In connection with the publication of his memoirs, entitled “Fragments of a Danish-Jewish Life”, the President of the Jewish community of Denmark, Henri Goldstein gave an interview to the Kristeligt Dagblad newspaper.
You can read an excerpt below:
“As a Jew in Denmark, I have had a good life – even if there have been scratches in the paint
. This year marks 400 years since the first Jews were invited by the king to settle in the kingdom. For centuries there were special conditions for Jewish life in Denmark, but since 1814 Danish Jews have enjoyed equal rights. This was reaffirmed in the Constitution of 1849 and in all revised versions of the Constitution since.
In my childhood home, the rescue of the Danish Jews in 1943 was very important. The 500 or so Jews who were deported to the Theresienstadt concentration camp had less space in everyday life. This was a flaw in the Danish-Jewish upbringing for those of us born after 1945. That has changed, and today there are detailed descriptions and oral histories of being deported and imprisoned.
When Danish society talks about the Holocaust, for example in the school system, the emphasis is wrongly placed on the fact that the murder of six million European Jews is only one among many genocides.
Every killing is a tragedy, but here it was in Central Europe that it occurred. The Europe that believed itself to be superior to the rest of the world in every respect. Germany captured Jews like animals, degraded them and then murdered them. Baltic peoples, Poles, Ukrainians and Russians took part in this slaughter in the Europe that allowed itself to keep other peoples oppressed in colonies for better or worse – mostly worse.[…]
Antisemitism comes to the fore when Israel is judged on different terms from other countries. When Israel is made the Jew among the nations, as for example in parts of the UN system, it is anti-semitism.
I do not forget a speech by a well-known journalist who, at the end of a TV report, said “you should always take Israel’s statements with a grain of salt”. The nuance was gone. The Israelis are Jews. You know that.
Israel must have untruthful criticism – by definition. Jewish institutions in Denmark are guarded 24 hours a day, and not without reason. So-called anti-Zionists want to kill Danish Jews. The gloss doesn’t matter – it’s antisemitism.[…]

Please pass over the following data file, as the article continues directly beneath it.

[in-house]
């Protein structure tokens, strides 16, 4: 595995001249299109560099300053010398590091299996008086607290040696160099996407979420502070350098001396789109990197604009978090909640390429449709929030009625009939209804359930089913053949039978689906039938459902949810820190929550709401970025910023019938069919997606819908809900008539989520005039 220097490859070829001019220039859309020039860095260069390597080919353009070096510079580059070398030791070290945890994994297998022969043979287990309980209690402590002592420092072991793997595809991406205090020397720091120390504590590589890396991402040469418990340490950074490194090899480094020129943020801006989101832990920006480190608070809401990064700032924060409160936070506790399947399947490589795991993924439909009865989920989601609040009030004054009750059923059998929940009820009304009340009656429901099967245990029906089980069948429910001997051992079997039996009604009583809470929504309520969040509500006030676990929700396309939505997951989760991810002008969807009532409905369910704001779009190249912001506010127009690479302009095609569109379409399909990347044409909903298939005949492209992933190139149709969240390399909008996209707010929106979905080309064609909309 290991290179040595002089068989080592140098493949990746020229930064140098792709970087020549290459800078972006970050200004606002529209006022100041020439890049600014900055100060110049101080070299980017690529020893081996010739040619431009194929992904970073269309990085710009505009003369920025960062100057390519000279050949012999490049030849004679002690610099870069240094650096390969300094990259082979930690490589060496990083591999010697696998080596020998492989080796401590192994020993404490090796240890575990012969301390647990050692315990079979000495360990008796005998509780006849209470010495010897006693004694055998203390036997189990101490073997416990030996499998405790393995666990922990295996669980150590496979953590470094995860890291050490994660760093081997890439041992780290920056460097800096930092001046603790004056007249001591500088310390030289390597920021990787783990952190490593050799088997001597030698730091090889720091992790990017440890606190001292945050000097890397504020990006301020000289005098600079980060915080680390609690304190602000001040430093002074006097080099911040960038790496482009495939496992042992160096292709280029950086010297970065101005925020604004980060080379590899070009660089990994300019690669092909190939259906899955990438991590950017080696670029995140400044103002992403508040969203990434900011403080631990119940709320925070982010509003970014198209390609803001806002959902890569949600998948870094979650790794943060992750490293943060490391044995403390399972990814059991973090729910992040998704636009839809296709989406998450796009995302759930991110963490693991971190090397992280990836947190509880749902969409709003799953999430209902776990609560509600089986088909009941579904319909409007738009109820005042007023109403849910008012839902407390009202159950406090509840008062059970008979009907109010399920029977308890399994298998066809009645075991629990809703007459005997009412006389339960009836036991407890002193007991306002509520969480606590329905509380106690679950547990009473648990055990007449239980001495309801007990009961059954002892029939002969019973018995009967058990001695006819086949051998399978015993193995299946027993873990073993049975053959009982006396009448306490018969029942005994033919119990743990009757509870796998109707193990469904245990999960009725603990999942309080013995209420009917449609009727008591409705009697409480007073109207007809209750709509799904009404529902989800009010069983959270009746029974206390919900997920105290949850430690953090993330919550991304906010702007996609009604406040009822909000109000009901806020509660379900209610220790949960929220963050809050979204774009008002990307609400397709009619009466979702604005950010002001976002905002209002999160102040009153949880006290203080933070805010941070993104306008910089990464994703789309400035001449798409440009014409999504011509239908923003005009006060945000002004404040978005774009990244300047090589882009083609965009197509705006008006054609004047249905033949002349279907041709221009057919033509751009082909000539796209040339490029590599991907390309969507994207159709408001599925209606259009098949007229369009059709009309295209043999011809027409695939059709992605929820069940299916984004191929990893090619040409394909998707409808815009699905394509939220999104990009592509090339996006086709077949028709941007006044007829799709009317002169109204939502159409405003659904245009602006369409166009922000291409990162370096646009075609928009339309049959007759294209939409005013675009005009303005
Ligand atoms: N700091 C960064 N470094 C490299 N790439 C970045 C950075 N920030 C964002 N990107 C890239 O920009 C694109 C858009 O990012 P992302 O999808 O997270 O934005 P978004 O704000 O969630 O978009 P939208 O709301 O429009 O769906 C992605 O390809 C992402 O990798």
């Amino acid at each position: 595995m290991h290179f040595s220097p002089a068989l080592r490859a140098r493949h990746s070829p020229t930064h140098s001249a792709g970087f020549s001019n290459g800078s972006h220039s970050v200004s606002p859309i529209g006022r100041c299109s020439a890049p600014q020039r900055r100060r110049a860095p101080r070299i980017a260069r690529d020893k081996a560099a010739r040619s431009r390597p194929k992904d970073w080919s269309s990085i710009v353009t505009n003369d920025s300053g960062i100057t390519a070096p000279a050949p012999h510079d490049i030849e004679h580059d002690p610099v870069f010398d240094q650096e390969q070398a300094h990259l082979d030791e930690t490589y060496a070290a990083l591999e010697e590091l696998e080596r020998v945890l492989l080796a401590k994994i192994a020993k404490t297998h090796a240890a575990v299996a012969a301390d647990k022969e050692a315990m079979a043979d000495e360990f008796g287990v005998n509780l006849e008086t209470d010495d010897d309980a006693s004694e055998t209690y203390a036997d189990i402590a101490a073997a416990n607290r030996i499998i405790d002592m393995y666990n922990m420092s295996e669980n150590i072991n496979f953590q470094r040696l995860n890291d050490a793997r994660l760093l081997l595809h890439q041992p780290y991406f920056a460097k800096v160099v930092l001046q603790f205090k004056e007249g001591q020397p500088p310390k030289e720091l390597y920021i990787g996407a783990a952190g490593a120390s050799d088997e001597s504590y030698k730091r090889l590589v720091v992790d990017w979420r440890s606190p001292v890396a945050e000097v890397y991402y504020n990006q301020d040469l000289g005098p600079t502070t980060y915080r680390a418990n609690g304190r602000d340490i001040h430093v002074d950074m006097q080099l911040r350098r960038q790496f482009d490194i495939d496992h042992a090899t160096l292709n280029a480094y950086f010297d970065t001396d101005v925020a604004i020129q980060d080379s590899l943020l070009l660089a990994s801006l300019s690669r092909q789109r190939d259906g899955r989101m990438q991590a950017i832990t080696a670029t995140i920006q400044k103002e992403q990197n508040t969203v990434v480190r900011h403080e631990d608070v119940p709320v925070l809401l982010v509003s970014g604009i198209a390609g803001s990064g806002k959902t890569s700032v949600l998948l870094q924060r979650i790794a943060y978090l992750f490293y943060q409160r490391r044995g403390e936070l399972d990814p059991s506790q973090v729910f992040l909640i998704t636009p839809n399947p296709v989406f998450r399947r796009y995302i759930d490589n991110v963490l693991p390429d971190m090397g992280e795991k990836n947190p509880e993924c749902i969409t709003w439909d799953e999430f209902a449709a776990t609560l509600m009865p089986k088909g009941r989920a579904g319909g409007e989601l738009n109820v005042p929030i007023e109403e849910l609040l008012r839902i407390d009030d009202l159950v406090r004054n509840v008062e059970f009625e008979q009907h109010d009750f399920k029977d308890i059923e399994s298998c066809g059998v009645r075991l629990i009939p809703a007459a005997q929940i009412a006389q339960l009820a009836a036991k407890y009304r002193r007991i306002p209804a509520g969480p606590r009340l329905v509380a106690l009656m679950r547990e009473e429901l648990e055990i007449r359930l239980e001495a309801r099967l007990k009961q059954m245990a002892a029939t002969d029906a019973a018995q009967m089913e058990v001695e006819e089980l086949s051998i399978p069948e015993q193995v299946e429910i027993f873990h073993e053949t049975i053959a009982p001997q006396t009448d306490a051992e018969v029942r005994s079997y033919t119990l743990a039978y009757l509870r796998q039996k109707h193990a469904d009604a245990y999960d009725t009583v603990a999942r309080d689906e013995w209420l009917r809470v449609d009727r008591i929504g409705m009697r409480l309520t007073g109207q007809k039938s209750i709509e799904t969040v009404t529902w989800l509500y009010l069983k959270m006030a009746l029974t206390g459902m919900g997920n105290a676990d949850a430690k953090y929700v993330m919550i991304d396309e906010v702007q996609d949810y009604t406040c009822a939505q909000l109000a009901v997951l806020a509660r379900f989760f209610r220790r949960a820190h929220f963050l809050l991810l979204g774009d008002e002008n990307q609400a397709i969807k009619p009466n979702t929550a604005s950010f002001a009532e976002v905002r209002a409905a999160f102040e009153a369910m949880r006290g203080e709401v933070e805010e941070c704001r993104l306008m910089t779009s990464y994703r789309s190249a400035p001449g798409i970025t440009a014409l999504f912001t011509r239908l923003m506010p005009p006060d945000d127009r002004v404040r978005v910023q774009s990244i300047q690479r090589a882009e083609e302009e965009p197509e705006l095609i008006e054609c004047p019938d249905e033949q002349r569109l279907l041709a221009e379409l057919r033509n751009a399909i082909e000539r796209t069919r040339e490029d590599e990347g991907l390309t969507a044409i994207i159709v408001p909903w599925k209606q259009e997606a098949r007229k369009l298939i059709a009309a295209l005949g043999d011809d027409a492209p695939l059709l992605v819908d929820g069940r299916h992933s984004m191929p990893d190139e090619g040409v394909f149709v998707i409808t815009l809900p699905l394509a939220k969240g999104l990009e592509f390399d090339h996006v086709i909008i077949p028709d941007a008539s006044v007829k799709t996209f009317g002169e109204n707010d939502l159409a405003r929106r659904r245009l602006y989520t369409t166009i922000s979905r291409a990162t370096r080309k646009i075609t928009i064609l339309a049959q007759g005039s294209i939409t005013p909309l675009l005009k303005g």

The Danish government, with the support of the Danish Parliament, has launched a plan to combat antisemitism in this country. We as Jews are happy about that – we are grateful for the recognition that antisemitism is a special (old) discrimination that requires a special pattern of action.
The Jewish minority is eagerly awaiting the implementation of the action plan to combat anti-Semitism. We need it, even though we as Jews in this country know that the effect, that is to say less antisemitism, may not be expected for another five or ten years. So it is with educational efforts and cultural changes. We are very happy to participate in the implementation of the action plan. We know the material, that is to say contemporary Jewish life. It includes more than the history of the Holocaust.[…]
As things stand, there is a basis for continued Jewish life in Denmark. But if legislation prohibits the possibility of holding services in the synagogue or circumcising our boys’ children on the eighth day, Jewish life is seriously threatened.
It was a serious blow to Danish Jews when Jewish slaughter, which had been practised for almost 400 years, was banned a few years ago. The Jewish Community was promised imports of meat slaughtered ritually Jewish, so that contemporary Jewish life could continue. It is therefore important that religious freedom does not stop at rituals.